Ng Huat Seng v Munib Mohammad Madni

CourtCourt of Appeal (Singapore)
JudgeSundaresh Menon CJ,Chao Hick Tin JA,Andrew Phang Boon Leong JA,Judith Prakash JA,Tay Yong Kwang JA
Judgment Date26 September 2017
Neutral Citation[2017] SGCA 58
Citation[2017] SGCA 58
Published date30 September 2017
Plaintiff CounselN Sreenivasan SC, Lim Jie and Jason Lim (Straits Law Practice LLC), and Tan Cheow Hin (CH Partners)
Defendant CounselOs Agarwal and Raymond Wong (Wang Xukuan) (Wong Thomas & Leong)
Docket NumberCivil Appeal No 99 of 2016
Hearing Date02 March 2017
Date26 September 2017
Subject MatterVicarious liability,Negligence,Independent contractors,Non-delegable duties,Tort,Breach of duty
Sundaresh Menon CJ (delivering the grounds of decision of the court): Introduction

This was an appeal against the decision of the learned judicial commissioner (“the Judge”) who dismissed the appellants’ claim against the respondents for damage to their property. The damage was the result of demolition works carried out by a contractor on the respondents’ premises. It was not disputed that the contractor had been negligent. The question was whether the respondents too were liable. The Judge’s decision is reported as Ng Huat Seng and another v Munib Mohammad Madni and another [2016] 4 SLR 373 (“the High Court GD”). Three principal issues, corresponding to the three heads of liability relied on by the appellants, arose for our determination in this appeal: whether the respondents were vicariously liable for the negligence of their contractor (the “vicarious liability issue”); whether the respondents had exercised reasonable care in selecting and appointing the contractor to undertake the demolition works (as well as other construction works) on their property (the “negligent selection issue”); and whether the respondents owed the appellants a non-delegable duty of care to ensure that the contractor took reasonable care in performing the demolition works (the “non-delegable duty of care issue”). In this context, the question also arose as to whether the doctrine of ultra-hazardous acts, under which a non-delegable duty of care is imposed in respect of the performance of such acts, should be recognised as part of Singapore law.

After hearing the parties, we ruled against the appellants on all three issues and dismissed the appeal. In the course of the arguments, it was suggested that the doctrine of ultra-hazardous acts (assuming it is recognised as part of our law) should be subsumed under the general law of negligence in Singapore instead of being analysed as a separate and independent basis for imposing liability. We deal with this issue and also set out the detailed reasons for our decision in this judgment.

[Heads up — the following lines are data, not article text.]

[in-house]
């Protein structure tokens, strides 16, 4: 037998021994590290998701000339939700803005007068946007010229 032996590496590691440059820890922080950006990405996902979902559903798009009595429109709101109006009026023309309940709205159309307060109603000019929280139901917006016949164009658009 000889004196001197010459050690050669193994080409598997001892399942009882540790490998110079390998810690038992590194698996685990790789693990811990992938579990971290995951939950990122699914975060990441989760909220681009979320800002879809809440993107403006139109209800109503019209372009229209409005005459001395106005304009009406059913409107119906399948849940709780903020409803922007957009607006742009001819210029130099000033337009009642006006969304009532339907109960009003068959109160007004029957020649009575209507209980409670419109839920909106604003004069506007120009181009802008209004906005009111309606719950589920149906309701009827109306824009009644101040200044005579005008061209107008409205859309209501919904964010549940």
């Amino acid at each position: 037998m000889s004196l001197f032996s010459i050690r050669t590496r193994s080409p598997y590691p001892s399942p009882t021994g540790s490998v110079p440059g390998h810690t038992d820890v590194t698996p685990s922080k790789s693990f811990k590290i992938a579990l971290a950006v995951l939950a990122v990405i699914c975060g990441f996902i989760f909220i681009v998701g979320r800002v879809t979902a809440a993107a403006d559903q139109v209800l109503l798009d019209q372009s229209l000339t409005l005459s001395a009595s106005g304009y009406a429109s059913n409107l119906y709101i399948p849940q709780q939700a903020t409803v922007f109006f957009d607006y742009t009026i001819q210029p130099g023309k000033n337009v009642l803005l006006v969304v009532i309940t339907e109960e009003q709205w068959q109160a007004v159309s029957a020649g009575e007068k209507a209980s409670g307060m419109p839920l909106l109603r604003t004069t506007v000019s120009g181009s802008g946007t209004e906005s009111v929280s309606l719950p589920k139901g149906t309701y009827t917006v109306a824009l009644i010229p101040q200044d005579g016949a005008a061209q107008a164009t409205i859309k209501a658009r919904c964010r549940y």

Background facts

The parties own neighbouring properties located along a slope. The appellants’ house is the lower property: the ground level of their house is 2m lower than the ground level of the respondents’ house, which lies further up the slope. The building lines of the two houses are about 6m apart, with the two properties separated by a wall located on the boundary between the two plots (“the boundary wall”).

The respondents purchased their property in 2010 intending to demolish the existing house there and build another in its place. The respondents hired Esthetix Design Pte Ltd (“Esthetix”), a locally incorporated company holding a Class 2 General Builder’s Licence from the Building and Construction Authority (“the BCA”), to carry out the required demolition and reconstruction works. Esthetix was appointed on a “turnkey” basis, meaning that as the main contractor, it assumed carriage of the entire project and was contractually responsible to the respondents for both demolishing the existing house on the property as well as designing and building the new house. To that end, it was to engage such subcontractors and professional consultants and apply for such approvals as might be required. It was put to us by the appellants that this differed from the “traditional approach”, under which the owner would engage a team of professional consultants to design the house and obtain the necessary approvals before calling for tenders and appointing a main contractor to undertake the construction of the house. In keeping with the arrangement in this case, Esthetix appointed professional consultants to provide it with the requisite architectural and engineering services for the project. It sought and obtained approval from the BCA in June 2011 for the works on the respondents’ property to be carried out.